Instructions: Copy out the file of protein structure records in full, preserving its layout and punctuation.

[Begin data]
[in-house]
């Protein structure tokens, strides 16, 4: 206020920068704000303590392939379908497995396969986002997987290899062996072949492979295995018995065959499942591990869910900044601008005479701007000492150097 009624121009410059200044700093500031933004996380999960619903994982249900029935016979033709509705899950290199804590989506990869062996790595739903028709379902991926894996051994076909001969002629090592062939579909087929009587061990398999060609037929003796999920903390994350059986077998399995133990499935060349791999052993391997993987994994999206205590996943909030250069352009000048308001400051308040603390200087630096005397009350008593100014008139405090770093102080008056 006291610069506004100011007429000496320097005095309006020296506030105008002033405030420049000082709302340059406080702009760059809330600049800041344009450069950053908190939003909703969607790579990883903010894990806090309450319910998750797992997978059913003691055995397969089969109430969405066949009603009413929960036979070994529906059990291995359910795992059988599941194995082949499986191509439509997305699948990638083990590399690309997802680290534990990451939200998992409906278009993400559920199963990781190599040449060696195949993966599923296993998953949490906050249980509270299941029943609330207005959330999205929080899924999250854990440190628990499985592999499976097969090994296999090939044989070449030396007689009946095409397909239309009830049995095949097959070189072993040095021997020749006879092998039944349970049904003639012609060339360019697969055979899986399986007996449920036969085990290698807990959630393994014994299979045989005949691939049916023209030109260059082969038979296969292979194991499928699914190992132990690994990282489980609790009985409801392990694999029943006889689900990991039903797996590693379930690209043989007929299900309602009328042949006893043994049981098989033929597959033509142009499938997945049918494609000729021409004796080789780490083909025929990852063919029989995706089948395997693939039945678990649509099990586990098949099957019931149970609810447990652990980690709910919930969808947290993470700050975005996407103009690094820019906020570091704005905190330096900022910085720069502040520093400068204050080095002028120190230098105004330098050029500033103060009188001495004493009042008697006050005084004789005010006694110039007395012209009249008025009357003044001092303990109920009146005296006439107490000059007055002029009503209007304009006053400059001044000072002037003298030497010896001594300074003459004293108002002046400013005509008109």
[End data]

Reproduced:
[in-house]
């Protein structure tokens, strides 16, 4: 206020920068704000303590392939379908497995396969986002997987290899062996072949492979295995018995065959499942591990869910900044601008005479701007000492150097 009624121009410059200044700093500031933004996380999960619903994982249900029935016979033709509705899950290199804590989506990869062996790595739903028709379902991926894996051994076909001969002629090592062939579909087929009587061990398999060609037929003796999920903390994350059986077998399995133990499935060349791999052993391997993987994994999206205590996943909030250069352009000048308001400051308040603390200087630096005397009350008593100014008139405090770093102080008056 006291610069506004100011007429000496320097005095309006020296506030105008002033405030420049000082709302340059406080702009760059809330600049800041344009450069950053908190939003909703969607790579990883903010894990806090309450319910998750797992997978059913003691055995397969089969109430969405066949009603009413929960036979070994529906059990291995359910795992059988599941194995082949499986191509439509997305699948990638083990590399690309997802680290534990990451939200998992409906278009993400559920199963990781190599040449060696195949993966599923296993998953949490906050249980509270299941029943609330207005959330999205929080899924999250854990440190628990499985592999499976097969090994296999090939044989070449030396007689009946095409397909239309009830049995095949097959070189072993040095021997020749006879092998039944349970049904003639012609060339360019697969055979899986399986007996449920036969085990290698807990959630393994014994299979045989005949691939049916023209030109260059082969038979296969292979194991499928699914190992132990690994990282489980609790009985409801392990694999029943006889689900990991039903797996590693379930690209043989007929299900309602009328042949006893043994049981098989033929597959033509142009499938997945049918494609000729021409004796080789780490083909025929990852063919029989995706089948395997693939039945678990649509099990586990098949099957019931149970609810447990652990980690709910919930969808947290993470700050975005996407103009690094820019906020570091704005905190330096900022910085720069502040520093400068204050080095002028120190230098105004330098050029500033103060009188001495004493009042008697006050005084004789005010006694110039007395012209009249008025009357003044001092303990109920009146005296006439107490000059007055002029009503209007304009006053400059001044000072002037003298030497010896001594300074003459004293108002002046400013005509008109």